Additionally, Bonin et al. assessed subjective frequency—the frequency with which a participant thinks he or she has read, heard, or produced an idiom. For the purposes of this article, we adopt the Gernsbacher definition of familiarity and use instructions adapted from Titone and Connine (1994), which were also used in Libben and Titone (2008) and Nordmann et al. (2014): That is, Bdecide how frequently you have seen, heard, or used the idiom without taking into account if you know what it means.^ Importantly, participants are asked to rate familiarity independently of their personal knowledge of its meaning, the second feature of interest. The fixed nature and prevalence of idioms means that speakers can know the form of an idiom without necessarily knowing the meaning, a phenomenon that can sometimes amusingly manifest in the shape of Beggcorns^ (Ching, 2008), or erroneous reshapings of fixed expressions based on phonology (for all intensive purposes, she was an escape goat). It is therefore important to separate the constructs of meaning and familiarity, because although the two are strongly correlated (Nordmann et al., 2014), they are not synonymous. Meaning is most often measured by asking participants to rate how well they know what an idiom means by considering whether they could use it themselves (e.g., Nordmann et al., 2014; Titone & Connine, 1994), although Tabossi et al. (2011) required participants to explain the meaning, which was then scored by the researchers as correct or incorrect. Knowledge (Tabossi et al., 2011) and meaningfulness (Libben & Titone, 2008) are also sometimes used synonymously. However, Jolsvai, McCauley, and Christiansen (2013) contrasted the Bmeaningfulness^ of idioms with nonmeaningful fragments, and therefore we adopt the term and operationalization of meaning from Titone and Connine to avoid confusion. Literality concerns whether the idiom has a plausible literal interpretation, which is measured across the literature by asking participants to rate whether the phrase could be used literally in addition to its figurative meaning (Caillies, 2009; Libben & Titone, 2008; Nordmann et al., 2014; Tabossi et al., 2011; Titone & Connine, 1994). Decomposability (whether the literal meanings of the component words of the idiom contribute to its figurative meaning) and transparency (closely related to decomposability, and often used synonymously; the degree to which an idiom’s figurative meaning can be ascertained from its component words) are measured by asking participants to consider the contributions of the component words to the overall figurative meaning. Some studies (Libben & Titone, 2008; Titone & Connine, 1994) ask participants to sort idioms categorically (decomposable/ nondecomposable), whereas others (Bonin et al., 2013; Caillies, 2009; Nordmann et al., 2014; Tabossi et al., 2011) collect ratings using Likert scales. Nordmann et al. (2014) argued that continuous scales are preferable to categorical scales, so for the present article we measured decomposability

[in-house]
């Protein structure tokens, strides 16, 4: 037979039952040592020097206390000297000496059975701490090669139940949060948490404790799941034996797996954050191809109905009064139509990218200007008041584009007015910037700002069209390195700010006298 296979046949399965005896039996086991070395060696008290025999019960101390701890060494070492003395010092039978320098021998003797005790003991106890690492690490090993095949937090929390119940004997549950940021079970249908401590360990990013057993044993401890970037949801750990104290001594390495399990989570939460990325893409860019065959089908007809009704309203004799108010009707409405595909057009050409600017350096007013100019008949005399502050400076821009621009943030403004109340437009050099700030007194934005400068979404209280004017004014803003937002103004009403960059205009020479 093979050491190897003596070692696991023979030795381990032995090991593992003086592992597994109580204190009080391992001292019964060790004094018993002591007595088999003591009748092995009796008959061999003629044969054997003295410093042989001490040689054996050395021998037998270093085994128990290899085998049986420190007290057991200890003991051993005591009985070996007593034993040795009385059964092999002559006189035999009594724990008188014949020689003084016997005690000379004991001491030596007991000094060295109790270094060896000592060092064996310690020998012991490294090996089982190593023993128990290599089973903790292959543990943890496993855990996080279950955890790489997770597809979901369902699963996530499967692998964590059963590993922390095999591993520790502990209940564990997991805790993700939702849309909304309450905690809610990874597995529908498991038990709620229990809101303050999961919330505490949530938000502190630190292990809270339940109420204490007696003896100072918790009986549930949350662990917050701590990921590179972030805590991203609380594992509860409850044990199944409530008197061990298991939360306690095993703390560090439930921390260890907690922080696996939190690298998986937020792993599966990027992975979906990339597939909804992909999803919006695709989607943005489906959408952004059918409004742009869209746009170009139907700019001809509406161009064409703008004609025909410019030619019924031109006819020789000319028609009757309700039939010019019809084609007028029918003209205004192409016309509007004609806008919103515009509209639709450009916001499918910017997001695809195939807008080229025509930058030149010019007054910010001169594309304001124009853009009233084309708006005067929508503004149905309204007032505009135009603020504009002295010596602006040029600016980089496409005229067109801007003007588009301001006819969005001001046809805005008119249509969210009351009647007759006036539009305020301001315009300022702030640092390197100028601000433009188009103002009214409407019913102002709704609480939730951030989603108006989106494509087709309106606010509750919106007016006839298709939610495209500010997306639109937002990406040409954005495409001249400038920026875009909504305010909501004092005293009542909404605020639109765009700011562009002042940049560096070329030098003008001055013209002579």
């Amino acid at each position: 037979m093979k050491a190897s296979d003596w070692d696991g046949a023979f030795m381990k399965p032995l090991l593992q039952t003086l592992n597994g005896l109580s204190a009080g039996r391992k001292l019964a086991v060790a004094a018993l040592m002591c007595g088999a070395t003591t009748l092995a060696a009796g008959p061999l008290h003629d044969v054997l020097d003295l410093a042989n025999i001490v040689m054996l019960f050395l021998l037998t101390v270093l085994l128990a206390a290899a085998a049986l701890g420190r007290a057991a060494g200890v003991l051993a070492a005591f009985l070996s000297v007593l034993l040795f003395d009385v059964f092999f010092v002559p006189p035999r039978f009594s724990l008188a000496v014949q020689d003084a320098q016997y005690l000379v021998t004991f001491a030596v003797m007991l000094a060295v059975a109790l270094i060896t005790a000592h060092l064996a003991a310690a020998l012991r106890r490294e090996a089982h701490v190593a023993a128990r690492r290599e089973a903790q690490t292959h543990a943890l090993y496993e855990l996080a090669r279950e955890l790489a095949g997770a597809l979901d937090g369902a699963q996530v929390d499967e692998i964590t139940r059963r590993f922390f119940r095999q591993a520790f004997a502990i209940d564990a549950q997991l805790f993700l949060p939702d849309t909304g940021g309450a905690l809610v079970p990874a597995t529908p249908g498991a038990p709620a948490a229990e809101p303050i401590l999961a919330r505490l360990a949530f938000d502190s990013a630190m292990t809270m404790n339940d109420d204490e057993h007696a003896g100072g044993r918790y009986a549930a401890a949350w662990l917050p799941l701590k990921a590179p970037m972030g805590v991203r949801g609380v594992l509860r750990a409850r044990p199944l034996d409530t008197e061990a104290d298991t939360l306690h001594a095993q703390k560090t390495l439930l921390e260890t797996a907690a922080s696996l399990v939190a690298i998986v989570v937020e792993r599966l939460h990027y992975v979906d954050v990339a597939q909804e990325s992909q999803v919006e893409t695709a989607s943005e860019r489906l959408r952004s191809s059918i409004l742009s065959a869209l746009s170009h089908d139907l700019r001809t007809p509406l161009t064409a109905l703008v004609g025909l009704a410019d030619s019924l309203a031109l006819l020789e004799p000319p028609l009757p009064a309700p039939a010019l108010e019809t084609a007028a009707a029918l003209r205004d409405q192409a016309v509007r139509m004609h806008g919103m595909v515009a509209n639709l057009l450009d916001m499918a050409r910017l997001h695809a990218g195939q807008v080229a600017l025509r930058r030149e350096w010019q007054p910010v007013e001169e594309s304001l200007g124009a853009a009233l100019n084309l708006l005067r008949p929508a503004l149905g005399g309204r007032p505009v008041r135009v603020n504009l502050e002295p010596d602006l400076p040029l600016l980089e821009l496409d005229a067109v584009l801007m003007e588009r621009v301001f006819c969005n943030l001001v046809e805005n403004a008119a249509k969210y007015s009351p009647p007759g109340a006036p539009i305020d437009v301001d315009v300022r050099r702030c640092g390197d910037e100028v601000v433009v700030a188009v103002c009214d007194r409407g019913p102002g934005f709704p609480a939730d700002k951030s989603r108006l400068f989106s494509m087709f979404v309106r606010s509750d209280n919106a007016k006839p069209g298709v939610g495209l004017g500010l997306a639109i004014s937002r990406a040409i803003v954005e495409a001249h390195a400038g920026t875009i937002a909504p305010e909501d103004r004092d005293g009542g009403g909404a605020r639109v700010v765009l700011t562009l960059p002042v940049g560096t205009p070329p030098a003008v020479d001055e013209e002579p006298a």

with a Likert scale. Predictability refers to the likelihood of a phrase being completed idiomatically, and has previously been measured using cloze tasks (e.g., Bonin et al., 2013). Finally, syntactic flexibility (whether the idiom’s syntax can be altered and still retain its figurative meaning) has been assessed by presenting participants with idioms subjected to syntactic modifications (e.g., adverb insertion) and asking them to rate how similar they are in meaning to the original, unmodified phrase, on a Likert scale (Tabossi et al., 2011). Typically, experimental work seeks either to manipulate or control for these features. For example, Cacciari and Tabossi (1988) used idioms that were low in predictability and could be completed literally until the last word (e.g., the tennis player was in seventh heaven/place) to investigate the timecourses of literal and figurative activation. In addition, a number of normative studies have investigated the relationships between these ratings (see Nordmann et al., 2014, for a review), and some have also provided objective measures of frequency for the component words (Bonin et al., 2013; Libben & Titone, 2008). Strong, stable relationships have been found between a number of the features, such as the positive correlations between familiarity and both meaning (Bonin et al., 2013; Libben & Titone, 2008; Nordmann et al., 2014; Tabossi et al., 2011; Titone & Connine, 1994) and predictability (Bonin et al., 2013; Libben & Titone, 2008; Tabossi et al., 2011; Titone & Connine, 1994). For other ratings, a pattern is beginning to emerge. For example, several studies have shown a positive relationship between familiarity and decomposability (Bonin et al., 2013; Libben & Titone, 2008; Nordmann et al., 2014), with highly decomposable idioms such as make up your mind (make a decision) being rated as more familiar than low-decomposability idioms such as go down a storm (be enthusiastically received by an audience), although this is not as consistent as the correlation between meaning and predictability. Finally, some relationships are still unclear, particularly those concerning literality, for which contradictory results have been found. For example, whereas Nordmann et al. (2014) found a positive correlation between familiarity and literality, the only other study to show a significant correlation was Tabossi et al. (2011), and this relationship was in the opposite direction. One issue with studying the effects of familiarity on idiom processing is that it can be difficult to select idioms that are high or low in familiarity for all participants. Nordmann et al. (2014) studied the reliability of ratings given by native and nonnative speakers and found extremely low reliability for all measures, including familiarity (Krippendorff’s alpha = .27). Their results also showed that differences between native and nonnative ratings of literality and decomposability were attributable to familiarity, highlighting the importance of the measure. Nordmann et al. argued that although the relationships between the ratings may be reliable, this should not be confused with interrater reliability. If Participant A rates Idiom 1